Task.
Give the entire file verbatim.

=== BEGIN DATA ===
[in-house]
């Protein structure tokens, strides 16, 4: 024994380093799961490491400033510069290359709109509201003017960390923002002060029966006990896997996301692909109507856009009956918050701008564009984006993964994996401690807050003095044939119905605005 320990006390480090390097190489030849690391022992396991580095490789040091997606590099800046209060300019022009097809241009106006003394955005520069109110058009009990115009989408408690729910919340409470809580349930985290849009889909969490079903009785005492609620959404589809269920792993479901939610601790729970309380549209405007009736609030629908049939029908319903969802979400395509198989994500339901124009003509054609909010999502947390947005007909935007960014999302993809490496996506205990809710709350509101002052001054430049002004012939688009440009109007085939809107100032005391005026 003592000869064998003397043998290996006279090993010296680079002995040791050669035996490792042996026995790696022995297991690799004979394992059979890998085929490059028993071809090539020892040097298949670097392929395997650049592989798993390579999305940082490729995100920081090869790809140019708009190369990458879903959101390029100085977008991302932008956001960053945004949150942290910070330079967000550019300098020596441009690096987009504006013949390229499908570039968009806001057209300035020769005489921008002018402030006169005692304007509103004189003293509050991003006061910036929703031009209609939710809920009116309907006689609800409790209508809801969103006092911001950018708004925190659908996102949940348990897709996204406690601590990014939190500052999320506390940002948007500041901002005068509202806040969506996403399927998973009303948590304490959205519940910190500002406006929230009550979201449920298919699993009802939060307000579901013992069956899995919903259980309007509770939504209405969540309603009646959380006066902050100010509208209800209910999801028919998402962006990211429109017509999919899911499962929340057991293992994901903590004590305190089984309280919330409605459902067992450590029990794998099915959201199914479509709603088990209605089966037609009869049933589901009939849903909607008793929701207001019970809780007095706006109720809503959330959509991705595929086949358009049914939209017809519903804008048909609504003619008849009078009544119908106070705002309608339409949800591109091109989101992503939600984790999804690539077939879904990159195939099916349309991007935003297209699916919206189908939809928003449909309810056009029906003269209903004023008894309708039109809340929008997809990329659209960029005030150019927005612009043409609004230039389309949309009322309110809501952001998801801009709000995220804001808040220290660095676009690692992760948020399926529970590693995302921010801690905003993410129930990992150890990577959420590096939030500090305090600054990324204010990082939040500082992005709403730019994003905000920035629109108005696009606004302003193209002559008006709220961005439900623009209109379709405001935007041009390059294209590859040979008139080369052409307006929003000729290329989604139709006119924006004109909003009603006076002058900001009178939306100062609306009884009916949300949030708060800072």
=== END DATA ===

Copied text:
[in-house]
């Protein structure tokens, strides 16, 4: 024994380093799961490491400033510069290359709109509201003017960390923002002060029966006990896997996301692909109507856009009956918050701008564009984006993964994996401690807050003095044939119905605005 320990006390480090390097190489030849690391022992396991580095490789040091997606590099800046209060300019022009097809241009106006003394955005520069109110058009009990115009989408408690729910919340409470809580349930985290849009889909969490079903009785005492609620959404589809269920792993479901939610601790729970309380549209405007009736609030629908049939029908319903969802979400395509198989994500339901124009003509054609909010999502947390947005007909935007960014999302993809490496996506205990809710709350509101002052001054430049002004012939688009440009109007085939809107100032005391005026 003592000869064998003397043998290996006279090993010296680079002995040791050669035996490792042996026995790696022995297991690799004979394992059979890998085929490059028993071809090539020892040097298949670097392929395997650049592989798993390579999305940082490729995100920081090869790809140019708009190369990458879903959101390029100085977008991302932008956001960053945004949150942290910070330079967000550019300098020596441009690096987009504006013949390229499908570039968009806001057209300035020769005489921008002018402030006169005692304007509103004189003293509050991003006061910036929703031009209609939710809920009116309907006689609800409790209508809801969103006092911001950018708004925190659908996102949940348990897709996204406690601590990014939190500052999320506390940002948007500041901002005068509202806040969506996403399927998973009303948590304490959205519940910190500002406006929230009550979201449920298919699993009802939060307000579901013992069956899995919903259980309007509770939504209405969540309603009646959380006066902050100010509208209800209910999801028919998402962006990211429109017509999919899911499962929340057991293992994901903590004590305190089984309280919330409605459902067992450590029990794998099915959201199914479509709603088990209605089966037609009869049933589901009939849903909607008793929701207001019970809780007095706006109720809503959330959509991705595929086949358009049914939209017809519903804008048909609504003619008849009078009544119908106070705002309608339409949800591109091109989101992503939600984790999804690539077939879904990159195939099916349309991007935003297209699916919206189908939809928003449909309810056009029906003269209903004023008894309708039109809340929008997809990329659209960029005030150019927005612009043409609004230039389309949309009322309110809501952001998801801009709000995220804001808040220290660095676009690692992760948020399926529970590693995302921010801690905003993410129930990992150890990577959420590096939030500090305090600054990324204010990082939040500082992005709403730019994003905000920035629109108005696009606004302003193209002559008006709220961005439900623009209109379709405001935007041009390059294209590859040979008139080369052409307006929003000729290329989604139709006119924006004109909003009603006076002058900001009178939306100062609306009884009916949300949030708060800072």